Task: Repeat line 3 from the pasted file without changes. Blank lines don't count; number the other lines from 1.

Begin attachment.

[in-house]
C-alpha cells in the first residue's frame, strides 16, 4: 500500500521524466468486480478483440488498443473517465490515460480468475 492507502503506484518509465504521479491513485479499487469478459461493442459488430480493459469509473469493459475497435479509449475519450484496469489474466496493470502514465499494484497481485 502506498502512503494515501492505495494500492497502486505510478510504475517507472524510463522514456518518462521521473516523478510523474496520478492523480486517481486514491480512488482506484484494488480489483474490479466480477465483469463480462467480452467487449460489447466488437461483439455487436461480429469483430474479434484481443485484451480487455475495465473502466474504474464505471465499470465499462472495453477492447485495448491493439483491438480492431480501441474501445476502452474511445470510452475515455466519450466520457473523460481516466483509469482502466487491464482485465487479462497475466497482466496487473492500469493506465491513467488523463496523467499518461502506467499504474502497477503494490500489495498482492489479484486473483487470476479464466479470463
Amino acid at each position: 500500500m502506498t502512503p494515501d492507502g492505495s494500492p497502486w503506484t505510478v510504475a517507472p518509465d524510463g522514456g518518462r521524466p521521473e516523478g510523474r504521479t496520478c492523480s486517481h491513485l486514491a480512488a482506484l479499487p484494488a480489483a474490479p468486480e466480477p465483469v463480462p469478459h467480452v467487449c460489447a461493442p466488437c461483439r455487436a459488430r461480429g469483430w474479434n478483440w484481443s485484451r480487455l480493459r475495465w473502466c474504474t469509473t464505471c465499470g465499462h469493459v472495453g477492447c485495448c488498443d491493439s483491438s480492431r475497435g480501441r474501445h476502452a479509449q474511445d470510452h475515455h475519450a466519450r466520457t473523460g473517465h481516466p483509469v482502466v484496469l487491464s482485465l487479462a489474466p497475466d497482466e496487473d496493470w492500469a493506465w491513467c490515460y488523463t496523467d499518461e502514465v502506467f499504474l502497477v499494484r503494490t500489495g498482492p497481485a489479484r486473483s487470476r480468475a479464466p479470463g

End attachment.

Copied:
Amino acid at each position: 500500500m502506498t502512503p494515501d492507502g492505495s494500492p497502486w503506484t505510478v510504475a517507472p518509465d524510463g522514456g518518462r521524466p521521473e516523478g510523474r504521479t496520478c492523480s486517481h491513485l486514491a480512488a482506484l479499487p484494488a480489483a474490479p468486480e466480477p465483469v463480462p469478459h467480452v467487449c460489447a461493442p466488437c461483439r455487436a459488430r461480429g469483430w474479434n478483440w484481443s485484451r480487455l480493459r475495465w473502466c474504474t469509473t464505471c465499470g465499462h469493459v472495453g477492447c485495448c488498443d491493439s483491438s480492431r475497435g480501441r474501445h476502452a479509449q474511445d470510452h475515455h475519450a466519450r466520457t473523460g473517465h481516466p483509469v482502466v484496469l487491464s482485465l487479462a489474466p497475466d497482466e496487473d496493470w492500469a493506465w491513467c490515460y488523463t496523467d499518461e502514465v502506467f499504474l502497477v499494484r503494490t500489495g498482492p497481485a489479484r486473483s487470476r480468475a479464466p479470463g